Greetings loyal readers,
In my last post, I mentioned that I was going to write a bit about selling to the hotel industry this week. Larry Wilhelm, president and owner of Custom HBC, gave me a ton of information that I wasn't able to use for my March travel feature, but I thought was interesting and useful and I don't want to let it slip by. What follows is Wilhelm explaining different ways distributors can target the hotel industry with health-care promotions, more or less directly from our interview, edited only for length and clarity.
Larry Wilhelm: "We'll start with the in room amenities. Those are typically purchased by the housekeeping department within the hotel complex. They're looked as an expense item, and most hotels will have a budget that they're willing to spend per room, [per] night on amenities.
*Mike's note: Wilhelm added that hotels usually have a cache of items not typically stocked in the room, available at the customer's request, like toothpaste and combs.
LW: "The second opportunity is honor-bar amenities for sale. A lot of hotels will have liqueur and chocolates and other beverages in an honor bar ... and our idea is for let's say a foot soap or an exfoliating scrub or a very nice facial moisturizer, things that allow the customer to treat themselves a little bit in the hotel. They're probably items that they wouldn't normally carry with them, because of the difficulty of packing along for travel, but they'd be willing to spend five or 10 bucks on that item once they're at the hotel. And, in general, selling one of those items per room, will about equally offset the expense of the items that are stocked in the room, so then it becomes a break even, or possibly even a profit-center for housekeeping, and they're usually very interested in that.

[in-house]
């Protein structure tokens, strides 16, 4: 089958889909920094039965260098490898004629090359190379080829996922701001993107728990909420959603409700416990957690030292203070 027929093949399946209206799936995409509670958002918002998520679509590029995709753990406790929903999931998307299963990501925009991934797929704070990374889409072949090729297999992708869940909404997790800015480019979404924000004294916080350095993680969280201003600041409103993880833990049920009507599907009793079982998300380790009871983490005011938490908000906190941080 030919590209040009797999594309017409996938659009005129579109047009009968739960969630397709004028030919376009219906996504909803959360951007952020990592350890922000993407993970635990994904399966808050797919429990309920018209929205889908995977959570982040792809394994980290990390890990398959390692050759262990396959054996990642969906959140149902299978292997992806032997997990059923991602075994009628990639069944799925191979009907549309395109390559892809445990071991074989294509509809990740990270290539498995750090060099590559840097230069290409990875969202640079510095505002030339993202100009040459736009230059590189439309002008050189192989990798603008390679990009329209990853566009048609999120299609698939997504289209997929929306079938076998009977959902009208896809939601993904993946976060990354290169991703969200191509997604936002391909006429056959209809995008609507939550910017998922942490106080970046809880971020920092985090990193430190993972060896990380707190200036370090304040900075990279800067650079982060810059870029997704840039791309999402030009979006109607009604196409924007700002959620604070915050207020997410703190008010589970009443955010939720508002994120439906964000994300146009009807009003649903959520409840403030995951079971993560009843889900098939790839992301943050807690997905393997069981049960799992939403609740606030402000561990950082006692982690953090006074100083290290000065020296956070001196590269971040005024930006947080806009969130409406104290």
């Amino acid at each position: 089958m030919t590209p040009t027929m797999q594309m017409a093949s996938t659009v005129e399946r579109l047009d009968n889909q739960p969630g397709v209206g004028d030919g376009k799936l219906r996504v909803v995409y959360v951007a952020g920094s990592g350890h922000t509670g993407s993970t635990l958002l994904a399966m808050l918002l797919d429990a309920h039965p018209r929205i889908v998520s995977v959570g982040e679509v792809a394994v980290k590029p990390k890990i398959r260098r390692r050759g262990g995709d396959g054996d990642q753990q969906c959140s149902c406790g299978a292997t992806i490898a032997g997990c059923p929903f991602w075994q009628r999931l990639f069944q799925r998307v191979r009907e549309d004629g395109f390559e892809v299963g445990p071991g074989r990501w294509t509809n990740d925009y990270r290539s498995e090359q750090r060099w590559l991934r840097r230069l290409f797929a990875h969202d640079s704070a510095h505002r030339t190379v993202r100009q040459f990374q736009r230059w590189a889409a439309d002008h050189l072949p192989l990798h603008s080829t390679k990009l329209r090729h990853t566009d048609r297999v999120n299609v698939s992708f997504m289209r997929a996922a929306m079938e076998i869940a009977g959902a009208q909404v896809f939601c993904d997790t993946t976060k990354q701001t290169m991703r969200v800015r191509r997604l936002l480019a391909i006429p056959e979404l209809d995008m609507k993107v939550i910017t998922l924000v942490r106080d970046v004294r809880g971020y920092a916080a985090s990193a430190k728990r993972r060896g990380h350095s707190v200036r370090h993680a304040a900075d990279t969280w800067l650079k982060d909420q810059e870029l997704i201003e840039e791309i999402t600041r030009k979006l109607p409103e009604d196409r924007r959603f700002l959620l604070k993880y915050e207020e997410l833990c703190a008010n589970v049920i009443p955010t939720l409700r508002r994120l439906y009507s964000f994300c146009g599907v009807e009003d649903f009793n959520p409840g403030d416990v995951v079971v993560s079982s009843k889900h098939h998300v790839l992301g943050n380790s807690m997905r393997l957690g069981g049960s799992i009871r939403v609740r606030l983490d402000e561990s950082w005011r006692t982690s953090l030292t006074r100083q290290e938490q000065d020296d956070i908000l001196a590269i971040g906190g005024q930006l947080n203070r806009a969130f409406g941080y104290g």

*Mike's note: I personally think this is a really good idea. I'm pretty resistant to paying high prices for drinks or sweets, especially when I'm already likely being bled dry by travel costs, but an unusual luxury item that I'd normally never think of might hook me in.
LW: Within the hotel, there's usually a gift shop ... and within that gift shop they sell health and beauty items. And there's an opportunity to sell custom-imprinted items to the gift shop, for resale. So now we're essentially talking about private-label items. It could be lip balms, impulse counter items, or basics or outdoor protection if it's an outdoor-oriented property, like sunscreen, after-sun products and so on.
LW: The fourth opportunity is the marketing department itself, where they're trying to promote their group sales efforts and so forth, and they like to have items that they can pass out to customers or prospects. Health and beauty items make a nice giveaway product in that arena as well.
LW: The fifth is, if the property has a spa in it, and many of the nice properties do ... we can configure a private-label line for the spa, for their front-end, for the gift shop, as well as back-bar items they use in the services that they provide. So, for example, if they offer a mud wrap treatment as one of their services, we can provide the bulk dead-sea mud for that treatment, in addition for having a little retail-sized version of that product for take home.
So that ends Wilhelm's advice on selling to the hotel industry. Pretty interesting, huh? I imagine many end-buyers break down in similarly compartmental fashions, like colleges, sports teams or maybe banks. Apply this information, dear readers, and target different fragments of large institutions!
TEASER FOR NEXT WEEK: I'm not at all sure what I'm going to write about. I have some more old tech and travel interviews I'd like to come back to, but maybe I'll talk about our upcoming Top 50 Distributors list or some of the new stuff Charlie and I are working on for the Web. Hold on to your seats! And your exclamation points!
CHARLES PLYTER FACT OF THE WEEK: Another of Charlie's past jobs was that he used to renovate and flip houses. This means Charlie is not only unusually handy for a writer, but happens to spend some of his weekends building shelves, fixing garbage disposals, and engineering giant catapults designed to fling boiling pitch (I didn't ask him about the last one. It sounds a bit ambitious, and I didn't want to get roped into helping him. Let me tell you, building a catapult is a huge pain.)